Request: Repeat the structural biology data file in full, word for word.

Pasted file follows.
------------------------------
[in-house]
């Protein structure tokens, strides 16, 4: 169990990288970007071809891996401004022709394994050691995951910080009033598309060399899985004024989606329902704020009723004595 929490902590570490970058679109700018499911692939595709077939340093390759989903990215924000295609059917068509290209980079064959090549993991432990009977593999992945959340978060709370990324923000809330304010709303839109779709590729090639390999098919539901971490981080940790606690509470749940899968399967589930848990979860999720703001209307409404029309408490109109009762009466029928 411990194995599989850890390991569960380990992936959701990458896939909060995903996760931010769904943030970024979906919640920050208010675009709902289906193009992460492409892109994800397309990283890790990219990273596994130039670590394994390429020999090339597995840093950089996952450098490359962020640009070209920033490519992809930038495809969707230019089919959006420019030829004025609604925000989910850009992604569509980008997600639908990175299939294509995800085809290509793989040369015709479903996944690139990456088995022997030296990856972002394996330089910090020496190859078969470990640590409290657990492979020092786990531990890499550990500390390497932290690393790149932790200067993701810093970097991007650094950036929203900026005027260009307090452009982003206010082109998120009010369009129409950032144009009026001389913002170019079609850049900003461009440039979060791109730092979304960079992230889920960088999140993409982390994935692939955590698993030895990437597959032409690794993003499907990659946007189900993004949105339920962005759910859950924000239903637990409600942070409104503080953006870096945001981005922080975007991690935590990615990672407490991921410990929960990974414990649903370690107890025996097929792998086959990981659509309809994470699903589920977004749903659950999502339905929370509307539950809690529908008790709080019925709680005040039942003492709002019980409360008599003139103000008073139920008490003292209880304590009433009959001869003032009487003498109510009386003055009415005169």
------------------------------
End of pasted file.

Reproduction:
[in-house]
């Protein structure tokens, strides 16, 4: 169990990288970007071809891996401004022709394994050691995951910080009033598309060399899985004024989606329902704020009723004595 929490902590570490970058679109700018499911692939595709077939340093390759989903990215924000295609059917068509290209980079064959090549993991432990009977593999992945959340978060709370990324923000809330304010709303839109779709590729090639390999098919539901971490981080940790606690509470749940899968399967589930848990979860999720703001209307409404029309408490109109009762009466029928 411990194995599989850890390991569960380990992936959701990458896939909060995903996760931010769904943030970024979906919640920050208010675009709902289906193009992460492409892109994800397309990283890790990219990273596994130039670590394994390429020999090339597995840093950089996952450098490359962020640009070209920033490519992809930038495809969707230019089919959006420019030829004025609604925000989910850009992604569509980008997600639908990175299939294509995800085809290509793989040369015709479903996944690139990456088995022997030296990856972002394996330089910090020496190859078969470990640590409290657990492979020092786990531990890499550990500390390497932290690393790149932790200067993701810093970097991007650094950036929203900026005027260009307090452009982003206010082109998120009010369009129409950032144009009026001389913002170019079609850049900003461009440039979060791109730092979304960079992230889920960088999140993409982390994935692939955590698993030895990437597959032409690794993003499907990659946007189900993004949105339920962005759910859950924000239903637990409600942070409104503080953006870096945001981005922080975007991690935590990615990672407490991921410990929960990974414990649903370690107890025996097929792998086959990981659509309809994470699903589920977004749903659950999502339905929370509307539950809690529908008790709080019925709680005040039942003492709002019980409360008599003139103000008073139920008490003292209880304590009433009959001869003032009487003498109510009386003055009415005169």